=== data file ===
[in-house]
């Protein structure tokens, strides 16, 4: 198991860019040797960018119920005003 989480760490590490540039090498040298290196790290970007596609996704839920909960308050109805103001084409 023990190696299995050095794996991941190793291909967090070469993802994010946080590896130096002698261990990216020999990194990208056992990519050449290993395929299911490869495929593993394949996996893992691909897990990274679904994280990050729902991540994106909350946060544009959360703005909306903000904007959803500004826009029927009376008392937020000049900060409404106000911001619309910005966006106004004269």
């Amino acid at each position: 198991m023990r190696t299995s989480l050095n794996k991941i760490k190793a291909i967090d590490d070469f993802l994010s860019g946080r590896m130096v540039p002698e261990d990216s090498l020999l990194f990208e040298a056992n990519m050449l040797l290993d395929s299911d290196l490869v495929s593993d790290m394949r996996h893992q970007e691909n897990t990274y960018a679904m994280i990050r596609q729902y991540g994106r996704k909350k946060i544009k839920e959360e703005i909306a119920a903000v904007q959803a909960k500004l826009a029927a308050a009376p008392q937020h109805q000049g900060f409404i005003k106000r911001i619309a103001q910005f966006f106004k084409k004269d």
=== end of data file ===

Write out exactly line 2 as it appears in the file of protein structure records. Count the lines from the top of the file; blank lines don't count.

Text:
């Protein structure tokens, strides 16, 4: 198991860019040797960018119920005003 989480760490590490540039090498040298290196790290970007596609996704839920909960308050109805103001084409 023990190696299995050095794996991941190793291909967090070469993802994010946080590896130096002698261990990216020999990194990208056992990519050449290993395929299911490869495929593993394949996996893992691909897990990274679904994280990050729902991540994106909350946060544009959360703005909306903000904007959803500004826009029927009376008392937020000049900060409404106000911001619309910005966006106004004269």